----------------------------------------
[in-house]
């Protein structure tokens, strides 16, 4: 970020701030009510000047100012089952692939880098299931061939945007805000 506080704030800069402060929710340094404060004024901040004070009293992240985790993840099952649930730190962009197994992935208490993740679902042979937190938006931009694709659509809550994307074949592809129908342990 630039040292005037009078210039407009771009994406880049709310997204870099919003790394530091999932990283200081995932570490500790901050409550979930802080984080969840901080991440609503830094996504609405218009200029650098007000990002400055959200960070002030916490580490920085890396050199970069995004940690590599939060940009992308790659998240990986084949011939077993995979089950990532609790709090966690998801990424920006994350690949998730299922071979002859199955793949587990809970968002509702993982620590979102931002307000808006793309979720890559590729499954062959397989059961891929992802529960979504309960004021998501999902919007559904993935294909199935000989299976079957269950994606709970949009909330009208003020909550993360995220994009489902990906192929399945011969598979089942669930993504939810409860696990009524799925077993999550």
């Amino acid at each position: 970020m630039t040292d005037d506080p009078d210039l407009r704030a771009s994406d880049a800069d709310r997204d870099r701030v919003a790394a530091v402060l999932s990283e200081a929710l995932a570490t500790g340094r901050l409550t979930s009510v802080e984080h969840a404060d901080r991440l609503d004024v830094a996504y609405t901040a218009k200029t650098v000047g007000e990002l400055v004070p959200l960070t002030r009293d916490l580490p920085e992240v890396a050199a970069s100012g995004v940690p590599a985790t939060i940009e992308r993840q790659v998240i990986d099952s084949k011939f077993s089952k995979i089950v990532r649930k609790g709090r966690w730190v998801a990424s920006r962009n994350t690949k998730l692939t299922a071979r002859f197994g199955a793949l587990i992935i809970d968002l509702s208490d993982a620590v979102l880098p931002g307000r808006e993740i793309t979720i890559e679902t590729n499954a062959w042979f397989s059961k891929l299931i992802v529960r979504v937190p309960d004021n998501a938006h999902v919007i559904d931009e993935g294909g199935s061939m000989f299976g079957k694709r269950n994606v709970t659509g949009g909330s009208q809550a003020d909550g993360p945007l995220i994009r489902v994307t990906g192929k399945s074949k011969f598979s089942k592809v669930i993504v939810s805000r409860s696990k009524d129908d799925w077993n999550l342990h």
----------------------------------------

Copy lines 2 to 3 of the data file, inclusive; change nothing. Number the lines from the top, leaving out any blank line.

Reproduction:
């Protein structure tokens, strides 16, 4: 970020701030009510000047100012089952692939880098299931061939945007805000 506080704030800069402060929710340094404060004024901040004070009293992240985790993840099952649930730190962009197994992935208490993740679902042979937190938006931009694709659509809550994307074949592809129908342990 630039040292005037009078210039407009771009994406880049709310997204870099919003790394530091999932990283200081995932570490500790901050409550979930802080984080969840901080991440609503830094996504609405218009200029650098007000990002400055959200960070002030916490580490920085890396050199970069995004940690590599939060940009992308790659998240990986084949011939077993995979089950990532609790709090966690998801990424920006994350690949998730299922071979002859199955793949587990809970968002509702993982620590979102931002307000808006793309979720890559590729499954062959397989059961891929992802529960979504309960004021998501999902919007559904993935294909199935000989299976079957269950994606709970949009909330009208003020909550993360995220994009489902990906192929399945011969598979089942669930993504939810409860696990009524799925077993999550």
């Amino acid at each position: 970020m630039t040292d005037d506080p009078d210039l407009r704030a771009s994406d880049a800069d709310r997204d870099r701030v919003a790394a530091v402060l999932s990283e200081a929710l995932a570490t500790g340094r901050l409550t979930s009510v802080e984080h969840a404060d901080r991440l609503d004024v830094a996504y609405t901040a218009k200029t650098v000047g007000e990002l400055v004070p959200l960070t002030r009293d916490l580490p920085e992240v890396a050199a970069s100012g995004v940690p590599a985790t939060i940009e992308r993840q790659v998240i990986d099952s084949k011939f077993s089952k995979i089950v990532r649930k609790g709090r966690w730190v998801a990424s920006r962009n994350t690949k998730l692939t299922a071979r002859f197994g199955a793949l587990i992935i809970d968002l509702s208490d993982a620590v979102l880098p931002g307000r808006e993740i793309t979720i890559e679902t590729n499954a062959w042979f397989s059961k891929l299931i992802v529960r979504v937190p309960d004021n998501a938006h999902v919007i559904d931009e993935g294909g199935s061939m000989f299976g079957k694709r269950n994606v709970t659509g949009g909330s009208q809550a003020d909550g993360p945007l995220i994009r489902v994307t990906g192929k399945s074949k011969f598979s089942k592809v669930i993504v939810s805000r409860s696990k009524d129908d799925w077993n999550l342990h």